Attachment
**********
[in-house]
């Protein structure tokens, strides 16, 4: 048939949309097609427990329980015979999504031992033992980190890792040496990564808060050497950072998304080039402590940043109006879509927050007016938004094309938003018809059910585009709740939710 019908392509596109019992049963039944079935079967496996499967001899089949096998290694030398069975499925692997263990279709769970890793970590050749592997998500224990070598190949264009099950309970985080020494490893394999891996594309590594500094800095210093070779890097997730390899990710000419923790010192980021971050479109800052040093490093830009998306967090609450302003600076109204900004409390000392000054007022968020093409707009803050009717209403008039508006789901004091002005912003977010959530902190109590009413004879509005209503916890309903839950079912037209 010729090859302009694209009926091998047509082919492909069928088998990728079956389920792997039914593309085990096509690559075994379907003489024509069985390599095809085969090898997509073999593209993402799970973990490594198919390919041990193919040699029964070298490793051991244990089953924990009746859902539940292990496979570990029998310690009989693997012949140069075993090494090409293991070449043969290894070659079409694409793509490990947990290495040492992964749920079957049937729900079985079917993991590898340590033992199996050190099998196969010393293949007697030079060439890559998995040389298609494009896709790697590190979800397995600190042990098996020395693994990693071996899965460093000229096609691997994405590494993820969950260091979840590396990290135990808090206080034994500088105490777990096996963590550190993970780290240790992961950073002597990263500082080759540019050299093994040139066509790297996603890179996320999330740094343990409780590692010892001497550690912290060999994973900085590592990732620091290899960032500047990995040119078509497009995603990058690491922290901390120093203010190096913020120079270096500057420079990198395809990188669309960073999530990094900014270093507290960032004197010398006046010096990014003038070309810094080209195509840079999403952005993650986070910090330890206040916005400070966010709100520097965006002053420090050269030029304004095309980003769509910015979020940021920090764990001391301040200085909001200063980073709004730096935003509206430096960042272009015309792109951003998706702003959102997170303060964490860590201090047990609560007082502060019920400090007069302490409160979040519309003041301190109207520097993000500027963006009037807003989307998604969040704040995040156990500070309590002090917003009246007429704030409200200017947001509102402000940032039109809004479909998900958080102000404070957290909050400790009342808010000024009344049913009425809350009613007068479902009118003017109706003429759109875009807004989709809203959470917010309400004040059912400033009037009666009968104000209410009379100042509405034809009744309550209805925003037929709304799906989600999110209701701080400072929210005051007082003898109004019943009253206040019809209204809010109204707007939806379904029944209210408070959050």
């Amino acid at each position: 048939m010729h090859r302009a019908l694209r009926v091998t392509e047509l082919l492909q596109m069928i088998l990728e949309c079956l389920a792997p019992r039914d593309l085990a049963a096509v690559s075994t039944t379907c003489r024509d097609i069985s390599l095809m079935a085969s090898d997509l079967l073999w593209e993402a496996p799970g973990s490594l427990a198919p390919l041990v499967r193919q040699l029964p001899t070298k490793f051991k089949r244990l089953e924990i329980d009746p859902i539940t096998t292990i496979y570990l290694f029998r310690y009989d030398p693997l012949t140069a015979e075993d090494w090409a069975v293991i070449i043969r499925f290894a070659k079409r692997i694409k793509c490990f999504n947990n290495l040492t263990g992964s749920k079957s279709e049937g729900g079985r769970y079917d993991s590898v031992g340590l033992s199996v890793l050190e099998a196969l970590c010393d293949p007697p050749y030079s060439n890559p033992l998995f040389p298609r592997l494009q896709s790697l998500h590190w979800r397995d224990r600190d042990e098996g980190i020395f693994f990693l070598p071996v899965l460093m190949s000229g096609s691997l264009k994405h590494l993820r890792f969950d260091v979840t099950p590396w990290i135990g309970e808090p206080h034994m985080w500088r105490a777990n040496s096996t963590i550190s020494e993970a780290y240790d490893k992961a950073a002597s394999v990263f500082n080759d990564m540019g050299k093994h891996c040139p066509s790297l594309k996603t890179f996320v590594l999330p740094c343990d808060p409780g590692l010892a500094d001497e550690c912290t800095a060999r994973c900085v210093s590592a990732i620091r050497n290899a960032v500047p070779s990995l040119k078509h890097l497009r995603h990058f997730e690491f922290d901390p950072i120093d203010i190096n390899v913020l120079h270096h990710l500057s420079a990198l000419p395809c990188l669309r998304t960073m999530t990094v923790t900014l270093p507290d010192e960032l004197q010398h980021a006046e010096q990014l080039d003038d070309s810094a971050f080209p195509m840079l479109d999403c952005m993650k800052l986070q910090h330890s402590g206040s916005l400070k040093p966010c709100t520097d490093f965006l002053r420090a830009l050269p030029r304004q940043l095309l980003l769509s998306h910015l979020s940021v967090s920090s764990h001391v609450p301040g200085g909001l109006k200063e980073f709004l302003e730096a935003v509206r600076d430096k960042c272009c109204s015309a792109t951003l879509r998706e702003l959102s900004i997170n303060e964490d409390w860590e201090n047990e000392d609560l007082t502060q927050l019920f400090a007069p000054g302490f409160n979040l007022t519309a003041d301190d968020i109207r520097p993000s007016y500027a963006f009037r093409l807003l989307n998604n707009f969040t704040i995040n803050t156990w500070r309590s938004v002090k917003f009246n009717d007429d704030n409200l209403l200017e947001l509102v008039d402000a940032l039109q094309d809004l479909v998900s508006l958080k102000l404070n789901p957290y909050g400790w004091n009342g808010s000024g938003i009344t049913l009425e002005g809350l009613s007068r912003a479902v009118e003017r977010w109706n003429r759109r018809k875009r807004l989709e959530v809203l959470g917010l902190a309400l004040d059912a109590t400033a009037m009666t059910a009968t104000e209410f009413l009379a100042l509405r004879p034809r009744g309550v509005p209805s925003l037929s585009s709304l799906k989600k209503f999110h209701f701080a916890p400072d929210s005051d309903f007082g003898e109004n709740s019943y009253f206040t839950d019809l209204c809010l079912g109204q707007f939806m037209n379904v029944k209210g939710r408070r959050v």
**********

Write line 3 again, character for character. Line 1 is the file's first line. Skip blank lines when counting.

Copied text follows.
């Amino acid at each position: 048939m010729h090859r302009a019908l694209r009926v091998t392509e047509l082919l492909q596109m069928i088998l990728e949309c079956l389920a792997p019992r039914d593309l085990a049963a096509v690559s075994t039944t379907c003489r024509d097609i069985s390599l095809m079935a085969s090898d997509l079967l073999w593209e993402a496996p799970g973990s490594l427990a198919p390919l041990v499967r193919q040699l029964p001899t070298k490793f051991k089949r244990l089953e924990i329980d009746p859902i539940t096998t292990i496979y570990l290694f029998r310690y009989d030398p693997l012949t140069a015979e075993d090494w090409a069975v293991i070449i043969r499925f290894a070659k079409r692997i694409k793509c490990f999504n947990n290495l040492t263990g992964s749920k079957s279709e049937g729900g079985r769970y079917d993991s590898v031992g340590l033992s199996v890793l050190e099998a196969l970590c010393d293949p007697p050749y030079s060439n890559p033992l998995f040389p298609r592997l494009q896709s790697l998500h590190w979800r397995d224990r600190d042990e098996g980190i020395f693994f990693l070598p071996v899965l460093m190949s000229g096609s691997l264009k994405h590494l993820r890792f969950d260091v979840t099950p590396w990290i135990g309970e808090p206080h034994m985080w500088r105490a777990n040496s096996t963590i550190s020494e993970a780290y240790d490893k992961a950073a002597s394999v990263f500082n080759d990564m540019g050299k093994h891996c040139p066509s790297l594309k996603t890179f996320v590594l999330p740094c343990d808060p409780g590692l010892a500094d001497e550690c912290t800095a060999r994973c900085v210093s590592a990732i620091r050497n290899a960032v500047p070779s990995l040119k078509h890097l497009r995603h990058f997730e690491f922290d901390p950072i120093d203010i190096n390899v913020l120079h270096h990710l500057s420079a990198l000419p395809c990188l669309r998304t960073m999530t990094v923790t900014l270093p507290d010192e960032l004197q010398h980021a006046e010096q990014l080039d003038d070309s810094a971050f080209p195509m840079l479109d999403c952005m993650k800052l986070q910090h330890s402590g206040s916005l400070k040093p966010c709100t520097d490093f965006l002053r420090a830009l050269p030029r304004q940043l095309l980003l769509s998306h910015l979020s940021v967090s920090s764990h001391v609450p301040g200085g909001l109006k200063e980073f709004l302003e730096a935003v509206r600076d430096k960042c272009c109204s015309a792109t951003l879509r998706e702003l959102s900004i997170n303060e964490d409390w860590e201090n047990e000392d609560l007082t502060q927050l019920f400090a007069p000054g302490f409160n979040l007022t519309a003041d301190d968020i109207r520097p993000s007016y500027a963006f009037r093409l807003l989307n998604n707009f969040t704040i995040n803050t156990w500070r309590s938004v002090k917003f009246n009717d007429d704030n409200l209403l200017e947001l509102v008039d402000a940032l039109q094309d809004l479909v998900s508006l958080k102000l404070n789901p957290y909050g400790w004091n009342g808010s000024g938003i009344t049913l009425e002005g809350l009613s007068r912003a479902v009118e003017r977010w109706n003429r759109r018809k875009r807004l989709e959530v809203l959470g917010l902190a309400l004040d059912a109590t400033a009037m009666t059910a009968t104000e209410f009413l009379a100042l509405r004879p034809r009744g309550v509005p209805s925003l037929s585009s709304l799906k989600k209503f999110h209701f701080a916890p400072d929210s005051d309903f007082g003898e109004n709740s019943y009253f206040t839950d019809l209204c809010l079912g109204q707007f939806m037209n379904v029944k209210g939710r408070r959050v």